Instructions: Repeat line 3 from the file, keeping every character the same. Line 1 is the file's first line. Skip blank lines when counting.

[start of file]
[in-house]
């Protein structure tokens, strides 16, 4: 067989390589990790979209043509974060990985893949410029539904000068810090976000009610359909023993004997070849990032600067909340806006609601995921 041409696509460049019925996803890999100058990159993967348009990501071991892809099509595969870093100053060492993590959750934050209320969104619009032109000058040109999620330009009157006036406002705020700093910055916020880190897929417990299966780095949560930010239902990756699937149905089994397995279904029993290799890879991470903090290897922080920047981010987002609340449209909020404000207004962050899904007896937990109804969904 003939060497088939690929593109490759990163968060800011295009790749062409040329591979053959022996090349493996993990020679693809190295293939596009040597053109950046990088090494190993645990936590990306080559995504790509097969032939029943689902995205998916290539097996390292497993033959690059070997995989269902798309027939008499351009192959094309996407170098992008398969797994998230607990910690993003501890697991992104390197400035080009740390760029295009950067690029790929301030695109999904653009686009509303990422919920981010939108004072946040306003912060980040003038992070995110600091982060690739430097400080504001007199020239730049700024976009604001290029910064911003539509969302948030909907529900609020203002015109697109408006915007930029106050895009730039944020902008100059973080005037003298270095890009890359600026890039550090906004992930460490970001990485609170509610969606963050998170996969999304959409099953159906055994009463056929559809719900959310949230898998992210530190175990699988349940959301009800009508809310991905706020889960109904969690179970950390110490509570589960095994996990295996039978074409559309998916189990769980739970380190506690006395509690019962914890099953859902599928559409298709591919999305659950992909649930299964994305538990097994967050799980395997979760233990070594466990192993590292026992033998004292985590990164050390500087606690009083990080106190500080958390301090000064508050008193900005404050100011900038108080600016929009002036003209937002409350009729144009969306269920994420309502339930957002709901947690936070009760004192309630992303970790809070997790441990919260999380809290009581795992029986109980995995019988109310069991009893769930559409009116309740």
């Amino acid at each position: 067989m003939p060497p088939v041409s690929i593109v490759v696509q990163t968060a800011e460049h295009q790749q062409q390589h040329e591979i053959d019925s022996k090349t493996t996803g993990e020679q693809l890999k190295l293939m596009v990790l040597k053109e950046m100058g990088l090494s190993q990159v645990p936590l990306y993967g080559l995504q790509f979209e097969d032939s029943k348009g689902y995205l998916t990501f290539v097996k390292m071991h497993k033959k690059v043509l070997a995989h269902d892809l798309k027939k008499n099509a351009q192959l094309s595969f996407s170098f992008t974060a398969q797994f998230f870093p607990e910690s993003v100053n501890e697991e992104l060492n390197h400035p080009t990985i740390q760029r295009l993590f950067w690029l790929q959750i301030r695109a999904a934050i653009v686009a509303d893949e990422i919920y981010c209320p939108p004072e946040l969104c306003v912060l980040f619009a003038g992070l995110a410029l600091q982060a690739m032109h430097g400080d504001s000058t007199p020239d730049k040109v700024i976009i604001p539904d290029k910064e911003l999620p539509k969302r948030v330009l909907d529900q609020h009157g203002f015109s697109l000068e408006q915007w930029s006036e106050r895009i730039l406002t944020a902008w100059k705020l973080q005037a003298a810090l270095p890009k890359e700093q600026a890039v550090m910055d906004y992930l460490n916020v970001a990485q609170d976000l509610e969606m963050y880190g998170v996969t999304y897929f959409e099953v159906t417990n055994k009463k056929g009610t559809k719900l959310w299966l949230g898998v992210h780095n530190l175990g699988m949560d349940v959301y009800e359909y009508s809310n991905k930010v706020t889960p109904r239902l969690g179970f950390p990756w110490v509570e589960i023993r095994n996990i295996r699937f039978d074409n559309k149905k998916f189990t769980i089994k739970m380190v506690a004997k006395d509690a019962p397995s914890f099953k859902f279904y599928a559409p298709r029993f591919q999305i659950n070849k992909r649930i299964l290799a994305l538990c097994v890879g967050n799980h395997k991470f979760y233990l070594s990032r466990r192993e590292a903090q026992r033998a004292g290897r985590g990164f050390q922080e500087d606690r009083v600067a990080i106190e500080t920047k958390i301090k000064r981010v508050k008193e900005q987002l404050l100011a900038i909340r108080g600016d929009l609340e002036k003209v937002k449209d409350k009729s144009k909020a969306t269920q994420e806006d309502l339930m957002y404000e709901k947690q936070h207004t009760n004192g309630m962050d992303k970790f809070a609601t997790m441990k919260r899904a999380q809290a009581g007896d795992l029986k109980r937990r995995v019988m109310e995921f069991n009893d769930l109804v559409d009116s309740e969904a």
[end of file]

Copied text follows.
């Amino acid at each position: 067989m003939p060497p088939v041409s690929i593109v490759v696509q990163t968060a800011e460049h295009q790749q062409q390589h040329e591979i053959d019925s022996k090349t493996t996803g993990e020679q693809l890999k190295l293939m596009v990790l040597k053109e950046m100058g990088l090494s190993q990159v645990p936590l990306y993967g080559l995504q790509f979209e097969d032939s029943k348009g689902y995205l998916t990501f290539v097996k390292m071991h497993k033959k690059v043509l070997a995989h269902d892809l798309k027939k008499n099509a351009q192959l094309s595969f996407s170098f992008t974060a398969q797994f998230f870093p607990e910690s993003v100053n501890e697991e992104l060492n390197h400035p080009t990985i740390q760029r295009l993590f950067w690029l790929q959750i301030r695109a999904a934050i653009v686009a509303d893949e990422i919920y981010c209320p939108p004072e946040l969104c306003v912060l980040f619009a003038g992070l995110a410029l600091q982060a690739m032109h430097g400080d504001s000058t007199p020239d730049k040109v700024i976009i604001p539904d290029k910064e911003l999620p539509k969302r948030v330009l909907d529900q609020h009157g203002f015109s697109l000068e408006q915007w930029s006036e106050r895009i730039l406002t944020a902008w100059k705020l973080q005037a003298a810090l270095p890009k890359e700093q600026a890039v550090m910055d906004y992930l460490n916020v970001a990485q609170d976000l509610e969606m963050y880190g998170v996969t999304y897929f959409e099953v159906t417990n055994k009463k056929g009610t559809k719900l959310w299966l949230g898998v992210h780095n530190l175990g699988m949560d349940v959301y009800e359909y009508s809310n991905k930010v706020t889960p109904r239902l969690g179970f950390p990756w110490v509570e589960i023993r095994n996990i295996r699937f039978d074409n559309k149905k998916f189990t769980i089994k739970m380190v506690a004997k006395d509690a019962p397995s914890f099953k859902f279904y599928a559409p298709r029993f591919q999305i659950n070849k992909r649930i299964l290799a994305l538990c097994v890879g967050n799980h395997k991470f979760y233990l070594s990032r466990r192993e590292a903090q026992r033998a004292g290897r985590g990164f050390q922080e500087d606690r009083v600067a990080i106190e500080t920047k958390i301090k000064r981010v508050k008193e900005q987002l404050l100011a900038i909340r108080g600016d929009l609340e002036k003209v937002k449209d409350k009729s144009k909020a969306t269920q994420e806006d309502l339930m957002y404000e709901k947690q936070h207004t009760n004192g309630m962050d992303k970790f809070a609601t997790m441990k919260r899904a999380q809290a009581g007896d795992l029986k109980r937990r995995v019988m109310e995921f069991n009893d769930l109804v559409d009116s309740e969904a």